Me and Chi | My Journey to Tajifit

 

Have you ever experienced something new and thought WOW this is what I’ve been missing in my LIFE?

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I first experienced TaijiFit in Kapalua, Hawaii while on vacation with my husband.

My husband and I were immediately drawn to the simple to follow, relaxing and energizing flow of the class.  I am a runner and have raced
in several half and full marathons and am accustomed to a higher intensity workout.  My husband, who used to run and exercise with me, lives in chronic pain. He has three disks fused in his neck. I cannot begin to tell you how nice it was to be able to participate in an exercise together again.

For both of us to leave the class feeling not only satisfied but also, energized was truly a gift!

In the time since returning home from Hawaii, I enrolled in the Gray Institute and became a movement coach, certified in applied functional science.

As I taught my first couch to 5k class, my mind constantly became drawn to the spiritual aspect of learning to run. Physically and mentally I could train and take my runners to the finish line. But I  soon realized their small successes, joy, pains, the daily conversations, and SPIRIT actually carried me to the finish line every time we met.

I kept thinking back to the TaijiFit class remembering how great it was to be transported. At the time, I could equate this feeling to a “runners high”. Yet in applied functional science terms, I had simply reached, lunged, squatted and breathed gently into a space no bigger than my living room.

Initially, I thought how great TaijiFit would be to incorporate as a “cross training” or “rest” day into my running training program. I thought how great to introduce as a spiritual component to my classes. And maybe, it is both, but I now recognize TaijiFit is, as we are,whole and perfect on its own.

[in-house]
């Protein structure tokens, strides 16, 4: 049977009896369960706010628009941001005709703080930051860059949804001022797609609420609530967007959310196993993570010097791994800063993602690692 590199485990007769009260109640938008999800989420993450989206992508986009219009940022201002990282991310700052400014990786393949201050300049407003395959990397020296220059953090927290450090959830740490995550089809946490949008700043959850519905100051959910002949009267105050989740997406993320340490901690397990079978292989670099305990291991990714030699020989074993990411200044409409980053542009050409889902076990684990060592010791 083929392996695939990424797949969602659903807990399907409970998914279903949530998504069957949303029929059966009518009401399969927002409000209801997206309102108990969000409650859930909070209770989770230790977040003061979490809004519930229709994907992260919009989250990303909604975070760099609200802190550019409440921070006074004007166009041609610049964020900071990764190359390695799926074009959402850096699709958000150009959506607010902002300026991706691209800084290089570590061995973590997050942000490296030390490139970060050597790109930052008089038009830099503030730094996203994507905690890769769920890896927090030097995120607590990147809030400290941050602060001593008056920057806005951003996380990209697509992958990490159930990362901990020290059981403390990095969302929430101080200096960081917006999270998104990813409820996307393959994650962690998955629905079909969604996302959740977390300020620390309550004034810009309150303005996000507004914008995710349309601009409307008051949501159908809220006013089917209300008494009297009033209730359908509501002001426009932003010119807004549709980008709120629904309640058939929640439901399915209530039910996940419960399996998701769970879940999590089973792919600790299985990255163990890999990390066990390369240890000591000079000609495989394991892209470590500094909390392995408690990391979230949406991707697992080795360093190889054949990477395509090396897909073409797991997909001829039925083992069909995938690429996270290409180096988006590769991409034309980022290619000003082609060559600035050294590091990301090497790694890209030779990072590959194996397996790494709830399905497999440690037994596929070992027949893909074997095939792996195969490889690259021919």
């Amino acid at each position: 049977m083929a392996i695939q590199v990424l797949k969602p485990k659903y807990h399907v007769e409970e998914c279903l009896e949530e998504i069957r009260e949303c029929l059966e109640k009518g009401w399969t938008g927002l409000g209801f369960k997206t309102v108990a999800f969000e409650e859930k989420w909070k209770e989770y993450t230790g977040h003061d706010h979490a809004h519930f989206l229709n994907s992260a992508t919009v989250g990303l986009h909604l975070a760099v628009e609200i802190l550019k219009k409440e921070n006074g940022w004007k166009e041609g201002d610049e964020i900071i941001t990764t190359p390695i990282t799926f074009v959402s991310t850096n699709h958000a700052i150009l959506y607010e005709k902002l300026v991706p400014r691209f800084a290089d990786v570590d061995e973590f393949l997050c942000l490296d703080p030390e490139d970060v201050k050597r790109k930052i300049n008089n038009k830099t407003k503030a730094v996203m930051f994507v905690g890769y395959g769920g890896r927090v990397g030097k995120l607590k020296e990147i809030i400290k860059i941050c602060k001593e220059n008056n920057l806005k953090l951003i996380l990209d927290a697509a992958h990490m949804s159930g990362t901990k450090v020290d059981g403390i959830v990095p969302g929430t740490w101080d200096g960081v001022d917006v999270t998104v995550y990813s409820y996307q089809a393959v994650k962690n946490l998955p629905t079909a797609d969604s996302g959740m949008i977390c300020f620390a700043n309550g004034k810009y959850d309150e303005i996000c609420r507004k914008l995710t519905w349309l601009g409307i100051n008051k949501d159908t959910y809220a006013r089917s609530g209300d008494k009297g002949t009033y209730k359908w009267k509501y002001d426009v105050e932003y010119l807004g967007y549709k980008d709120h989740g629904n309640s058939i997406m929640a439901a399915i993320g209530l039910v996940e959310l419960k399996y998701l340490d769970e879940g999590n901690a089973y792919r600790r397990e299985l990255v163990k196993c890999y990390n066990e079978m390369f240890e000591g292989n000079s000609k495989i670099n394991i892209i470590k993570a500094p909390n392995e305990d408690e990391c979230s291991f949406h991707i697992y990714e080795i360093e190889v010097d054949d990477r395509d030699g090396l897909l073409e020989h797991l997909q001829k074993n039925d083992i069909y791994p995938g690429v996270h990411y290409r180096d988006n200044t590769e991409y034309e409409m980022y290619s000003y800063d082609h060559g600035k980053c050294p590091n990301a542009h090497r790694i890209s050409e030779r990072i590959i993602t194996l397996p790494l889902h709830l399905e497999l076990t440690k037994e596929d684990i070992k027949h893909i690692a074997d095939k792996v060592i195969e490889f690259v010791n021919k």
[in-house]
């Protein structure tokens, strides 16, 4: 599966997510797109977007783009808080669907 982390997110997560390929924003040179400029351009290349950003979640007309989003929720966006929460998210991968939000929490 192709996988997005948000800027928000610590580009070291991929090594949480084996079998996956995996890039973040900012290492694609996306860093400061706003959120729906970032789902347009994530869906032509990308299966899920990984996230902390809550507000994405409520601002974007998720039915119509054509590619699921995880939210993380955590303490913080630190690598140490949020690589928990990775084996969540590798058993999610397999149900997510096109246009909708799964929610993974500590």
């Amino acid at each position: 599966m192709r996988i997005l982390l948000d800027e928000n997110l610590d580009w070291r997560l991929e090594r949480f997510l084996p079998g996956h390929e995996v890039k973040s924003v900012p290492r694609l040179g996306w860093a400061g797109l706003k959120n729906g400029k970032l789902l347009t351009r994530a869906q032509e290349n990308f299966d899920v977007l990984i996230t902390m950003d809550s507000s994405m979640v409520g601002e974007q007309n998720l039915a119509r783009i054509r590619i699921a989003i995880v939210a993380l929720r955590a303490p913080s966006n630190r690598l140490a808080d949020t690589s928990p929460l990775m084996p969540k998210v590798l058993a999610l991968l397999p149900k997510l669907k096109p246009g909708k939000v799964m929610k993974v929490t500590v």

How empowering to be able to share it with others who can apply it as they so choose… With permission to “not care” for an hour and just enjoy being who we are.

God willing I will always be able to run. Running has gotten me through some difficult times, empowered me, disciplined me, inspired me, pushed my mind and body to extremes, and helped me to develop lifelong friendships and connections with countless individuals. Though I hope to be blessed to run for the rest of my life, at 41, I am becoming well aware that there will come a day I cannot participate in my sport of running the way I may physically and mentally want to. How reassuring to know that I can keep the Flow going by practicing Tai Chi.

When I coach runners or others interested in exercising their bodies, I benefit as much as they do. I energize them as their coach and that energy somehow comes right back to me as they exercise and play sharing their time and talents with me.

I feel blessed to be able to put into words some of what I have felt both as an instructor and as a student.  And yet, words seem inadequate and confining to even express the gratitude and joy of this journey.